Note also that your idea of "cutting out a rectangle" suggests that you are thinking not of the polygon itself (the segments), but of its INTERIOR. The interior of your figure is connected (though not what we call "simply connected"); but the boundary is two separate polygons, not one.

Mark’s definition did say that the polygon is “formed by” its sides, implying that the polygon is the edges, not the interior. It is common to think of a shape as including the interior, and in fact we’ll be seeing that ambiguity even in careful definitions. But to my mind this definition as the “curve” itself, not its interior, is a little more coherent, on one hand because the connectedness of the curve is a defining characteristic, and also because, as we’ll see, some definitions allow for self-intersecting (rather than simple) polygons, which don’t really have an interior at all:

A region is “connected” if any two points in it can be joined by a curve lying entirely in the region:

In order to be “simply connected”, any two such curves must formed a closed curve whose interior is entirely within the region, like this

but not this

In this figure, the boundary (the edges) do not form a single connected curve:

As I mentioned earlier, thinking up "unusual examples" like the one that "popped into your head" is what a good mathematician does. With any definition, try to stretch it in various ways, to see if it either can be extended to cover more than you originally had in mind, or needs to be refined to eliminate things that you don't want it to include. For a discussion of these ideas in connection with polyhedra, see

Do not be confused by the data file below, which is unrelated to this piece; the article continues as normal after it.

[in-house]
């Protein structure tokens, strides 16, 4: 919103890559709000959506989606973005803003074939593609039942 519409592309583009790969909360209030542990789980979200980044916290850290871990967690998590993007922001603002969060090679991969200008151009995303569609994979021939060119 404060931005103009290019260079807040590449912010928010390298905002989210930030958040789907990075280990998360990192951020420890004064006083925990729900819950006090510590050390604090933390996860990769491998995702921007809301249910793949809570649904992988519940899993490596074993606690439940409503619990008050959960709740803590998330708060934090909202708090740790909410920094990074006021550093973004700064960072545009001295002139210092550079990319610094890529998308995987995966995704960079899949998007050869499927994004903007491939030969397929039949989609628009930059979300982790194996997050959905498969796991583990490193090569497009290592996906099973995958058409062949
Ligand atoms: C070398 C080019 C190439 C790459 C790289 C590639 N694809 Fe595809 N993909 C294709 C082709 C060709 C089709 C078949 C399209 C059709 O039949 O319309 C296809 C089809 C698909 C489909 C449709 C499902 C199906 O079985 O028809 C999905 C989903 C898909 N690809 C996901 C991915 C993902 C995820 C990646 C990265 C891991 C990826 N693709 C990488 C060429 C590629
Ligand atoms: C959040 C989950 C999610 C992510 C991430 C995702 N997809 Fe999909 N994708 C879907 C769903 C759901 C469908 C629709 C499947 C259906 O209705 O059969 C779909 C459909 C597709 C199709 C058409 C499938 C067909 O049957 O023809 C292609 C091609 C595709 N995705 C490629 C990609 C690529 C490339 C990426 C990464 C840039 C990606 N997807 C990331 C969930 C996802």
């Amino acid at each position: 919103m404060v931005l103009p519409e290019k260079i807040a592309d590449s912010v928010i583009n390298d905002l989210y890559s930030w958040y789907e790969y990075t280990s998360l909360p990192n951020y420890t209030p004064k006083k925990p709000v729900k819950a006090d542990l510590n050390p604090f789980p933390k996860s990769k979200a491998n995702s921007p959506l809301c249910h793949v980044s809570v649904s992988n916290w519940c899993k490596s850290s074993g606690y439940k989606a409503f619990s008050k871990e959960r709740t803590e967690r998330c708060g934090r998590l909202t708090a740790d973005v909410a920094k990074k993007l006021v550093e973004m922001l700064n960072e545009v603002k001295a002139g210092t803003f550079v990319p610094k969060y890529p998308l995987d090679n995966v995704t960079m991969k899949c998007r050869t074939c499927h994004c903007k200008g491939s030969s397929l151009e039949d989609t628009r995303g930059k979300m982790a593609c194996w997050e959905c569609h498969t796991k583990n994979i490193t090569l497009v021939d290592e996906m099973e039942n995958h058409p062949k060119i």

Definitions as a Tool of Mathematics 

  Polyhedra: Solids or Surfaces?

The first of these references is the subject of my post What is a Polyhedron … Really? The second is what we’ll look at below. Both investigate the variability of definitions, which is really as much a “feature” of mathematics as a “bug”.

Ultimately, these discussions point out that definitions are flexible as well as slippery! It can be hard to come up with a water-tight definition; and when you do, it may not fit someone else's needs -- so he may prefer a slightly different definition. Experimenting with the implications of a definition, as you are doing, is a good way to develop a feel for math.

Region or boundary?

Mark wrote back:

Well, thanks for the help.

In your reply, you wrote: "Your definition entirely leaves out the fact that a polygon must be a single connected curve."

I take this to mean that the outer and inner rectangles by themselves are polygons, but the region inside the large rectangle and outside the smaller one is not a polygon.  Is this correct?

He is correct, but …

I replied, perhaps overemphasizing my choice of definition:

Hi, Mark.